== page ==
Wow. What an experience.
I thought it would be good to do a post on my British Champs experience; to update you all and tell you what an amazing experience it was. Whilst it didn’t quite go as hoped, it was an experience I will never forget, and something that I will build upon to make me stronger into the future. As you will all know, every race teaches you valuable lessons that you can take into the future.
My build-up to the race was far from ideal. For over a week, I had been suffering with a stomach bug that didn’t show any signs of shifting. As the race got nearer, my nerves got bigger, in my head I knew racing probably wasn’t the best idea, but in this case, I wasn’t going to miss it at any cost. Had it been any other event, I would’ve counted my losses, but for the Senior British Champs, I was going to race no matter how bad I felt.
Arriving in the athlete warm up centre and being surrounded by countless professional athletes and athletic hero’s was incredible. Callum also loved the warm up area as you were supplied with free yogurt, coffee, and biscuits. As it was such a hot day, they had regulated the temperature of the arena to 15 degrees, which didn’t even feel cool when it was 31 degrees outside! We were given lanyards to identify who we were and our race numbers, a number I am going to treasure forever.
We had to be in the call room 25 minutes before our race, so with an hour to go until my race, I began my warm up. Given the temperature, warming up wasn’t a problem! I went off for my usual warm up jog, along with the likes of Melissa Courtney and Laura Weightman! From the get go my legs felt like jelly and were lifeless, but I thought nothing of it and carried on as normal. I took a few of the energy chews I take when I feel as though I need a little pre race boost, and continued with my warm up drills. To be at an event where next to me on the warm up track was Eilish McColgan, felt pretty surreal.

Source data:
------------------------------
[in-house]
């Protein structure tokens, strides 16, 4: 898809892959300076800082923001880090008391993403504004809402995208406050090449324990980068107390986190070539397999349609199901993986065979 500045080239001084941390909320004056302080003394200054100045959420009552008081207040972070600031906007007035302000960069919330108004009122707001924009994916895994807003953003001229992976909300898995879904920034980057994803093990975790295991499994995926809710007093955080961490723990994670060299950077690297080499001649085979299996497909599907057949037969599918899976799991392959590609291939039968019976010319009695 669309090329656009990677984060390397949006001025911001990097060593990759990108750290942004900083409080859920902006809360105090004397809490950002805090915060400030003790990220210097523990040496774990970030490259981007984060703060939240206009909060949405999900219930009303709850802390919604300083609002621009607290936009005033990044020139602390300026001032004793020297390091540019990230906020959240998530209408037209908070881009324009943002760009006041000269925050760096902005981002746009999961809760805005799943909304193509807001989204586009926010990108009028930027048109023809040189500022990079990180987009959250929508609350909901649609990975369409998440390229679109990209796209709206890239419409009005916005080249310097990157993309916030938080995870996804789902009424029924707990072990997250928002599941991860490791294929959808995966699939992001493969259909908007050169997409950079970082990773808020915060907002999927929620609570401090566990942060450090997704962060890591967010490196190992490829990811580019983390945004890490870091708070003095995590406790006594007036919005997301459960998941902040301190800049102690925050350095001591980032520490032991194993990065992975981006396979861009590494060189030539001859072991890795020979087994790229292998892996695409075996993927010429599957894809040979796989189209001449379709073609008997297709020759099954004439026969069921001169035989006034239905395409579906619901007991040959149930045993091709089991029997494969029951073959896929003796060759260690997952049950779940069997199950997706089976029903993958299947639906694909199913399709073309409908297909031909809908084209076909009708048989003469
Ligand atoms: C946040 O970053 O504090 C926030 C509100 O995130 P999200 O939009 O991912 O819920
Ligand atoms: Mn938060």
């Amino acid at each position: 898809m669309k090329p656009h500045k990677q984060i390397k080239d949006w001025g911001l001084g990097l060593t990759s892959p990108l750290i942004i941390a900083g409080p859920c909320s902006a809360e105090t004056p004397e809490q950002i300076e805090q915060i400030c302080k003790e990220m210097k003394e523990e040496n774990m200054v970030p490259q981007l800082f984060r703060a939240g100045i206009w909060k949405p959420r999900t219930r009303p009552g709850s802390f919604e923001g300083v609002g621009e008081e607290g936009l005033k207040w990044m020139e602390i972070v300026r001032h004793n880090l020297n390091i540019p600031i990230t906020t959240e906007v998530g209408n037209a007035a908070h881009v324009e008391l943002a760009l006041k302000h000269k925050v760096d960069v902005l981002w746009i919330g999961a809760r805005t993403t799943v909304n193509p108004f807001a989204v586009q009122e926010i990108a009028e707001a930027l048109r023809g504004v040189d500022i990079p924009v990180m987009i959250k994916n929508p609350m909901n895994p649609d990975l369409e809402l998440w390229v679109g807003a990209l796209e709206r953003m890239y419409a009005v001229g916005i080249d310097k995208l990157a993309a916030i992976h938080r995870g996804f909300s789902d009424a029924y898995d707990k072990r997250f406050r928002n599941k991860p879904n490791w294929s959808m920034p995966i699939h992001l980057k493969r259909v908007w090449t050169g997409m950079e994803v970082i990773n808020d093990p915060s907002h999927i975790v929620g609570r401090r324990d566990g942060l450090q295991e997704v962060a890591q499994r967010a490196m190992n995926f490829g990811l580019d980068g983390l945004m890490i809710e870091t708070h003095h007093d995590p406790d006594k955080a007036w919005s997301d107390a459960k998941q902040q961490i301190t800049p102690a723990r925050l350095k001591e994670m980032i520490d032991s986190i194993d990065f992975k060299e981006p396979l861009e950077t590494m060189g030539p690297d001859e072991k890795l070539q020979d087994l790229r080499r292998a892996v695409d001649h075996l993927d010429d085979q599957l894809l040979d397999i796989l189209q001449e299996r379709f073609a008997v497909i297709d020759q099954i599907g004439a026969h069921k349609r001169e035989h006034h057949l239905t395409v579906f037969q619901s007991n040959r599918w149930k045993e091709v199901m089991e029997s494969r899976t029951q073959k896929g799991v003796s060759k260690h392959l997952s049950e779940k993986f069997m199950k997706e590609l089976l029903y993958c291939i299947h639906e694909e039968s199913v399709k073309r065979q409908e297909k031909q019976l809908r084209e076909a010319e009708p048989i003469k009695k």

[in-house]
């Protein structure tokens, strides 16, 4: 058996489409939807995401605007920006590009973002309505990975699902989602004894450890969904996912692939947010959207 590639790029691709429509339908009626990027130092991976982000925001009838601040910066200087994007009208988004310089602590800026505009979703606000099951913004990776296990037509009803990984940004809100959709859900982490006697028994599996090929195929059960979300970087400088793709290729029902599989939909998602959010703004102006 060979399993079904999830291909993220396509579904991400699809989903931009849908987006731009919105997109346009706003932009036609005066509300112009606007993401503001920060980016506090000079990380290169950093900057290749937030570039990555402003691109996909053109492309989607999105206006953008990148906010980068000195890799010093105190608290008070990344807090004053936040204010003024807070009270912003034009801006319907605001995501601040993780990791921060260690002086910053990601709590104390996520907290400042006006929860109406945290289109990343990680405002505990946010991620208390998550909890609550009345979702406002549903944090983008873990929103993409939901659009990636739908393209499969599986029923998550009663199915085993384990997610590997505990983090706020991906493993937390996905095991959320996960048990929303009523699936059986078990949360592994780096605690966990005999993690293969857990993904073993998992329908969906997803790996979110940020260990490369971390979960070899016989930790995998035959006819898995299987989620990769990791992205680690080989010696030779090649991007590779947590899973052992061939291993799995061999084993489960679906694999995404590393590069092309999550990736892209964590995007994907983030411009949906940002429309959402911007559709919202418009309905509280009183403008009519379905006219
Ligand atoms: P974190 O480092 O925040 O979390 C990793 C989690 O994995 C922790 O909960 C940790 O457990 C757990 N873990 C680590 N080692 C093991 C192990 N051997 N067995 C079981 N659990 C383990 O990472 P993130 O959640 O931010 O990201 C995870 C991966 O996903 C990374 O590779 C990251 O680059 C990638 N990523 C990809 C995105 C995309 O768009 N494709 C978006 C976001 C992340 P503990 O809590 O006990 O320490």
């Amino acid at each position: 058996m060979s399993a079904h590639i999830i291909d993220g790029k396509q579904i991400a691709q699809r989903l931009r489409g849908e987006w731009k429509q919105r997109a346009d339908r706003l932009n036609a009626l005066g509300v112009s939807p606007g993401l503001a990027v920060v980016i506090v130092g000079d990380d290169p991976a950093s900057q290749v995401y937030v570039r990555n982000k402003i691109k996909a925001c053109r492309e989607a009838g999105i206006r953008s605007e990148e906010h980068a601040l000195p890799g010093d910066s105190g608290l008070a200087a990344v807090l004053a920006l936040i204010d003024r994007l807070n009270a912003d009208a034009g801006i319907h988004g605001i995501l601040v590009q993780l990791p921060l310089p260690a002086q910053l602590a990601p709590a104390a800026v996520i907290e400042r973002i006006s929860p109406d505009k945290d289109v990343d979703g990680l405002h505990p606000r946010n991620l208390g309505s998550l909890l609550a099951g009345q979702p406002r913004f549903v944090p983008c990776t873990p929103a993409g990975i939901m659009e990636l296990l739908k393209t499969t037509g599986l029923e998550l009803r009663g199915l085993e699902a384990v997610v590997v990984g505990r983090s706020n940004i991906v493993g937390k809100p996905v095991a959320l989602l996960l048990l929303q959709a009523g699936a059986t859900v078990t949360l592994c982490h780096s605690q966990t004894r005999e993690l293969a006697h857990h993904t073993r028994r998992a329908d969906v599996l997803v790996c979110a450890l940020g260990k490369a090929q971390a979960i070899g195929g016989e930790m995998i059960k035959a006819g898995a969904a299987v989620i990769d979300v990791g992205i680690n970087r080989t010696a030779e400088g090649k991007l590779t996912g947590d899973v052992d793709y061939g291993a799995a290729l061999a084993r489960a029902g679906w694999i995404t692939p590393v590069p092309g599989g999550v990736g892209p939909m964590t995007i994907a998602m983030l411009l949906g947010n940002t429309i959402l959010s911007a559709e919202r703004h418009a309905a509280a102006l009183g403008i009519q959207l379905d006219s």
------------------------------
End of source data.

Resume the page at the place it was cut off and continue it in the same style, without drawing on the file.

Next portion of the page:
With about 15 minutes to go, we headed out on to the boiling, heat saturated track. I did a few strides with my legs still feeling lifeless, but relied on this going away as soon as the gun went off. Unfortunately, it didn’t.
The first half of the race went as well as any other race. I felt strong and composed, and although the pace was tough, I felt as though I had the strength to stick with it. Gradually as the race ensued, the composure faded away. With every lap I could feel my legs less and less. It wasn’t a lactic acid build up type pain, it was numbness, an emptiness. As the time ticked by, I was beginning to fight my body more and more. My body was desperate to stop, but I wouldn’t let it. I was determined to get to the finish no matter what. As I approached the 3.5k mark, my body won the battle, and I collapsed. I couldn’t feel anything, my legs felt numb as they went from underneath me and I was left lying on the track. All I remember was it wasn’t long before a medic was with me. What she was saying, I don’t know, but all I can remember wanting was water. Before too long, I was wheel-chaired off into a medical room and attached to lots of wires.
Something I do remember vividly, as I began to come back round, was what I said to the doctor. I said, you will see me here again, but next time, not in the medical tent; I will be on that track again! Whilst it wasn’t a pleasant experience, it hasn’t affected me in any bad way. It has taught me valuable lessons and given me tonnes of experience for the future. And I’m definitely not a quitter, so not finishing a race is not taken lightly!
If anything, the British Champs confirmed something for me. This is, that one day I want to be competitive at that level. Whilst I am a complete underdog at the minute, I am so determined and driven to get there, and I know I will in time. Just in one piece and when the time is right for me.
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I love to run and I love to write, so I write about running!